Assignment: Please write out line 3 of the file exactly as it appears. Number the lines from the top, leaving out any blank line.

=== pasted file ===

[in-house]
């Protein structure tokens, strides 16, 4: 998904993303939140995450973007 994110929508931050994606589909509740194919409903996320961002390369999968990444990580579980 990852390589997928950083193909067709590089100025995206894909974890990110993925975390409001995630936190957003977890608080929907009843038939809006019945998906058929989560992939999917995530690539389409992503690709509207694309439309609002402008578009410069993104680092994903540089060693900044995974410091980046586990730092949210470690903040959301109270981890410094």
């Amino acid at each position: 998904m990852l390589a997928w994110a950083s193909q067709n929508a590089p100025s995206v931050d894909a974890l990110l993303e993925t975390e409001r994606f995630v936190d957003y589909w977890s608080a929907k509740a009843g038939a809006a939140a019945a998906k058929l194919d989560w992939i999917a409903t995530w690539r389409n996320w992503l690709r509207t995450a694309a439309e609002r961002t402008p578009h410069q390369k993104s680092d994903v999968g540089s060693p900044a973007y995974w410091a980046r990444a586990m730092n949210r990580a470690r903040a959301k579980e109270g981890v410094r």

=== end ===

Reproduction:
């Amino acid at each position: 998904m990852l390589a997928w994110a950083s193909q067709n929508a590089p100025s995206v931050d894909a974890l990110l993303e993925t975390e409001r994606f995630v936190d957003y589909w977890s608080a929907k509740a009843g038939a809006a939140a019945a998906k058929l194919d989560w992939i999917a409903t995530w690539r389409n996320w992503l690709r509207t995450a694309a439309e609002r961002t402008p578009h410069q390369k993104s680092d994903v999968g540089s060693p900044a973007y995974w410091a980046r990444a586990m730092n949210r990580a470690r903040a959301k579980e109270g981890v410094r």